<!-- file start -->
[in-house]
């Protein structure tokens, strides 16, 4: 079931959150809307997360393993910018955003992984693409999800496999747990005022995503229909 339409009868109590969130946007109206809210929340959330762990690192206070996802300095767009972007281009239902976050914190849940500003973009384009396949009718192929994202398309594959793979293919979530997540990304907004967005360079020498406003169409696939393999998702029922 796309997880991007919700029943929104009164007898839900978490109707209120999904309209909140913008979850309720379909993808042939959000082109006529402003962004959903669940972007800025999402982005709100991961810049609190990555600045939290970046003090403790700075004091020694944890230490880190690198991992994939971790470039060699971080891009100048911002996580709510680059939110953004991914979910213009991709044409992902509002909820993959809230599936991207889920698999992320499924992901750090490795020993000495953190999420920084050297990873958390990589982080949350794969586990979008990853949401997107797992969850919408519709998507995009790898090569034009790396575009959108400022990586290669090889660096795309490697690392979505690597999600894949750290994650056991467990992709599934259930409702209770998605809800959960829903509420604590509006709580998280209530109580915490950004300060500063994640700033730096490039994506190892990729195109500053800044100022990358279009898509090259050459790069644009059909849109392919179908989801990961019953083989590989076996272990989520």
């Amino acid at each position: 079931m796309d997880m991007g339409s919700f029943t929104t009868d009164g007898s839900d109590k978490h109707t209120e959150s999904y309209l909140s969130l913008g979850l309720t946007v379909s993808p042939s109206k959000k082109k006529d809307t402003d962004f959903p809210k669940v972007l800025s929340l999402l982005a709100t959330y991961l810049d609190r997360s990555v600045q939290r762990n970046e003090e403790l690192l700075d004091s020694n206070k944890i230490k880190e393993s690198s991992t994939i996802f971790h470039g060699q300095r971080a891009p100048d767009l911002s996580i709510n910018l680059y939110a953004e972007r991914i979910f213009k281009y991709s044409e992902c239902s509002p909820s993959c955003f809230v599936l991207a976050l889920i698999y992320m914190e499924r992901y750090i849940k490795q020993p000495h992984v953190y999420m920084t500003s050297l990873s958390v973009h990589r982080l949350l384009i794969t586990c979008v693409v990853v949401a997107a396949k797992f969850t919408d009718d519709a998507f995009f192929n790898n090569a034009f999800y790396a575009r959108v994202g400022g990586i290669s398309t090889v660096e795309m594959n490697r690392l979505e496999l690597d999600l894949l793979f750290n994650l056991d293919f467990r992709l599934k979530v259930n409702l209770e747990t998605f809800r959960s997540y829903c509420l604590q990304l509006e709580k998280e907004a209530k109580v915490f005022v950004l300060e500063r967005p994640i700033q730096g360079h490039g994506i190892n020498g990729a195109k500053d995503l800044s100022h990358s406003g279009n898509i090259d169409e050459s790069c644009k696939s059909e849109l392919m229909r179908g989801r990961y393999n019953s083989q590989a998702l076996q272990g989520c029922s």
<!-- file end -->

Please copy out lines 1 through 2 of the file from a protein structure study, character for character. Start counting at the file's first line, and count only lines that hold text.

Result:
[in-house]
């Protein structure tokens, strides 16, 4: 079931959150809307997360393993910018955003992984693409999800496999747990005022995503229909 339409009868109590969130946007109206809210929340959330762990690192206070996802300095767009972007281009239902976050914190849940500003973009384009396949009718192929994202398309594959793979293919979530997540990304907004967005360079020498406003169409696939393999998702029922 796309997880991007919700029943929104009164007898839900978490109707209120999904309209909140913008979850309720379909993808042939959000082109006529402003962004959903669940972007800025999402982005709100991961810049609190990555600045939290970046003090403790700075004091020694944890230490880190690198991992994939971790470039060699971080891009100048911002996580709510680059939110953004991914979910213009991709044409992902509002909820993959809230599936991207889920698999992320499924992901750090490795020993000495953190999420920084050297990873958390990589982080949350794969586990979008990853949401997107797992969850919408519709998507995009790898090569034009790396575009959108400022990586290669090889660096795309490697690392979505690597999600894949750290994650056991467990992709599934259930409702209770998605809800959960829903509420604590509006709580998280209530109580915490950004300060500063994640700033730096490039994506190892990729195109500053800044100022990358279009898509090259050459790069644009059909849109392919179908989801990961019953083989590989076996272990989520």